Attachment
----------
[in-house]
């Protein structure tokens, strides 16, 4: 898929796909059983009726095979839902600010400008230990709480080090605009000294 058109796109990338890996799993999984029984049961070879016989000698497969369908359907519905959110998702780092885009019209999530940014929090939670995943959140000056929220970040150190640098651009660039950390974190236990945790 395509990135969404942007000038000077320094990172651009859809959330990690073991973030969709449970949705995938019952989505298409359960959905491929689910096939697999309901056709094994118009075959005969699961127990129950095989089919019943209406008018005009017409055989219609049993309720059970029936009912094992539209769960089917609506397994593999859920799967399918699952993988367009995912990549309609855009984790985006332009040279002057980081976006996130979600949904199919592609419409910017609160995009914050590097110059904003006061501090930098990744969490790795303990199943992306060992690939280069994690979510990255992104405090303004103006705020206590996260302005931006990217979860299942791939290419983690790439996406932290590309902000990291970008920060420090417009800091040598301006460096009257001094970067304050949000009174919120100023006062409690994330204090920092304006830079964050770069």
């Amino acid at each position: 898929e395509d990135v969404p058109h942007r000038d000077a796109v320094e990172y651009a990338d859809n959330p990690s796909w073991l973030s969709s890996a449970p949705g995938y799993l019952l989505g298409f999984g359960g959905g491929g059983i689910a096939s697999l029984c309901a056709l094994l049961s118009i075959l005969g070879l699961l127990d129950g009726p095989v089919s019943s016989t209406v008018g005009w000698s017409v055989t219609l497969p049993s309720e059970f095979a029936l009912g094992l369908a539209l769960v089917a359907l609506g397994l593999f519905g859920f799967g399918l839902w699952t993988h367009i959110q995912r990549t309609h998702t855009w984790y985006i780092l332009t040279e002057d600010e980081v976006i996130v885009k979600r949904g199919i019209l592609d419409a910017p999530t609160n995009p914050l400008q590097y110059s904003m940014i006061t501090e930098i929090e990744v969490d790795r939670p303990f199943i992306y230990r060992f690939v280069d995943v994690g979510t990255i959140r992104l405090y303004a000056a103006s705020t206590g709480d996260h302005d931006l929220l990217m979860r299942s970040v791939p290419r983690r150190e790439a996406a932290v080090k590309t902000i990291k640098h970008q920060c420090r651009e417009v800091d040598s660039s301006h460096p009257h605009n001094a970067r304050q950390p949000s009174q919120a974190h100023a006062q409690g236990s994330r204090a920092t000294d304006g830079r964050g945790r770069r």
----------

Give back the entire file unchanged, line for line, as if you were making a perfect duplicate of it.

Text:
[in-house]
């Protein structure tokens, strides 16, 4: 898929796909059983009726095979839902600010400008230990709480080090605009000294 058109796109990338890996799993999984029984049961070879016989000698497969369908359907519905959110998702780092885009019209999530940014929090939670995943959140000056929220970040150190640098651009660039950390974190236990945790 395509990135969404942007000038000077320094990172651009859809959330990690073991973030969709449970949705995938019952989505298409359960959905491929689910096939697999309901056709094994118009075959005969699961127990129950095989089919019943209406008018005009017409055989219609049993309720059970029936009912094992539209769960089917609506397994593999859920799967399918699952993988367009995912990549309609855009984790985006332009040279002057980081976006996130979600949904199919592609419409910017609160995009914050590097110059904003006061501090930098990744969490790795303990199943992306060992690939280069994690979510990255992104405090303004103006705020206590996260302005931006990217979860299942791939290419983690790439996406932290590309902000990291970008920060420090417009800091040598301006460096009257001094970067304050949000009174919120100023006062409690994330204090920092304006830079964050770069």
């Amino acid at each position: 898929e395509d990135v969404p058109h942007r000038d000077a796109v320094e990172y651009a990338d859809n959330p990690s796909w073991l973030s969709s890996a449970p949705g995938y799993l019952l989505g298409f999984g359960g959905g491929g059983i689910a096939s697999l029984c309901a056709l094994l049961s118009i075959l005969g070879l699961l127990d129950g009726p095989v089919s019943s016989t209406v008018g005009w000698s017409v055989t219609l497969p049993s309720e059970f095979a029936l009912g094992l369908a539209l769960v089917a359907l609506g397994l593999f519905g859920f799967g399918l839902w699952t993988h367009i959110q995912r990549t309609h998702t855009w984790y985006i780092l332009t040279e002057d600010e980081v976006i996130v885009k979600r949904g199919i019209l592609d419409a910017p999530t609160n995009p914050l400008q590097y110059s904003m940014i006061t501090e930098i929090e990744v969490d790795r939670p303990f199943i992306y230990r060992f690939v280069d995943v994690g979510t990255i959140r992104l405090y303004a000056a103006s705020t206590g709480d996260h302005d931006l929220l990217m979860r299942s970040v791939p290419r983690r150190e790439a996406a932290v080090k590309t902000i990291k640098h970008q920060c420090r651009e417009v800091d040598s660039s301006h460096p009257h605009n001094a970067r304050q950390p949000s009174q919120a974190h100023a006062q409690g236990s994330r204090a920092t000294d304006g830079r964050g945790r770069r």